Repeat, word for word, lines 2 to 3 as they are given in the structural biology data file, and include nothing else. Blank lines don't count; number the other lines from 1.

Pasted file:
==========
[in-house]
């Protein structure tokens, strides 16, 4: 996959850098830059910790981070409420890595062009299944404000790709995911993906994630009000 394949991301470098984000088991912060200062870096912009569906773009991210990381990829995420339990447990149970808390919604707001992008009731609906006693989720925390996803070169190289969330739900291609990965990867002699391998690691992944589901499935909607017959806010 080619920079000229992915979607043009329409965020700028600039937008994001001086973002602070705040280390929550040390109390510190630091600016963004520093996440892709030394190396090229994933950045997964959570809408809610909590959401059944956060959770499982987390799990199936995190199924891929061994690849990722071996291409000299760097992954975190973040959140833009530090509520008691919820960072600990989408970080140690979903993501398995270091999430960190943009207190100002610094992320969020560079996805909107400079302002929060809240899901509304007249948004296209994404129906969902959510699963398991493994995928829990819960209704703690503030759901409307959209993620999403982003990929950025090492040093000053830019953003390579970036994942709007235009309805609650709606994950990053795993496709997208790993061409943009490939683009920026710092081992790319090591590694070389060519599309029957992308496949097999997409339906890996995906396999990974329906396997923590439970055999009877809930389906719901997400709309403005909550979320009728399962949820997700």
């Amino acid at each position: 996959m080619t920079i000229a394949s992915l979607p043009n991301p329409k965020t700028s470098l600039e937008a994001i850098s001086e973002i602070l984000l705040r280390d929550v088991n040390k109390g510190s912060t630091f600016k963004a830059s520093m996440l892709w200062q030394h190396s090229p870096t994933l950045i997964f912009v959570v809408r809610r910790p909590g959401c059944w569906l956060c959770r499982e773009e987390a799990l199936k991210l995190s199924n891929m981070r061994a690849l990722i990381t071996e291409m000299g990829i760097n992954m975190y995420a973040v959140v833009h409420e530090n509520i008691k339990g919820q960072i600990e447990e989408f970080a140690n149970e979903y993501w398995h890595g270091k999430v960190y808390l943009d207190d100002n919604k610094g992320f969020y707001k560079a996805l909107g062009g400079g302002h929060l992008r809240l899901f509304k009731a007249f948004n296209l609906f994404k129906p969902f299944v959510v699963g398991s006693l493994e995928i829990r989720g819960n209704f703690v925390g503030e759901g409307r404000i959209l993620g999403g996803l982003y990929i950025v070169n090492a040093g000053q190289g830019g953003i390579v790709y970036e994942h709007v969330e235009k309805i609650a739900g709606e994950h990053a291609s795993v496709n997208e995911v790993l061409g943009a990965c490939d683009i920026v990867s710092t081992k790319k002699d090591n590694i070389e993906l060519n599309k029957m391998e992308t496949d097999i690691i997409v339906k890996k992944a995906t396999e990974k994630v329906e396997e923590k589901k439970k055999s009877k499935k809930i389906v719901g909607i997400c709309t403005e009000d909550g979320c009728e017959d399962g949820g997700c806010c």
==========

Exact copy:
């Protein structure tokens, strides 16, 4: 996959850098830059910790981070409420890595062009299944404000790709995911993906994630009000 394949991301470098984000088991912060200062870096912009569906773009991210990381990829995420339990447990149970808390919604707001992008009731609906006693989720925390996803070169190289969330739900291609990965990867002699391998690691992944589901499935909607017959806010 080619920079000229992915979607043009329409965020700028600039937008994001001086973002602070705040280390929550040390109390510190630091600016963004520093996440892709030394190396090229994933950045997964959570809408809610909590959401059944956060959770499982987390799990199936995190199924891929061994690849990722071996291409000299760097992954975190973040959140833009530090509520008691919820960072600990989408970080140690979903993501398995270091999430960190943009207190100002610094992320969020560079996805909107400079302002929060809240899901509304007249948004296209994404129906969902959510699963398991493994995928829990819960209704703690503030759901409307959209993620999403982003990929950025090492040093000053830019953003390579970036994942709007235009309805609650709606994950990053795993496709997208790993061409943009490939683009920026710092081992790319090591590694070389060519599309029957992308496949097999997409339906890996995906396999990974329906396997923590439970055999009877809930389906719901997400709309403005909550979320009728399962949820997700």
């Amino acid at each position: 996959m080619t920079i000229a394949s992915l979607p043009n991301p329409k965020t700028s470098l600039e937008a994001i850098s001086e973002i602070l984000l705040r280390d929550v088991n040390k109390g510190s912060t630091f600016k963004a830059s520093m996440l892709w200062q030394h190396s090229p870096t994933l950045i997964f912009v959570v809408r809610r910790p909590g959401c059944w569906l956060c959770r499982e773009e987390a799990l199936k991210l995190s199924n891929m981070r061994a690849l990722i990381t071996e291409m000299g990829i760097n992954m975190y995420a973040v959140v833009h409420e530090n509520i008691k339990g919820q960072i600990e447990e989408f970080a140690n149970e979903y993501w398995h890595g270091k999430v960190y808390l943009d207190d100002n919604k610094g992320f969020y707001k560079a996805l909107g062009g400079g302002h929060l992008r809240l899901f509304k009731a007249f948004n296209l609906f994404k129906p969902f299944v959510v699963g398991s006693l493994e995928i829990r989720g819960n209704f703690v925390g503030e759901g409307r404000i959209l993620g999403g996803l982003y990929i950025v070169n090492a040093g000053q190289g830019g953003i390579v790709y970036e994942h709007v969330e235009k309805i609650a739900g709606e994950h990053a291609s795993v496709n997208e995911v790993l061409g943009a990965c490939d683009i920026v990867s710092t081992k790319k002699d090591n590694i070389e993906l060519n599309k029957m391998e992308t496949d097999i690691i997409v339906k890996k992944a995906t396999e990974k994630v329906e396997e923590k589901k439970k055999s009877k499935k809930i389906v719901g909607i997400c709309t403005e009000d909550g979320c009728e017959d399962g949820g997700c806010c």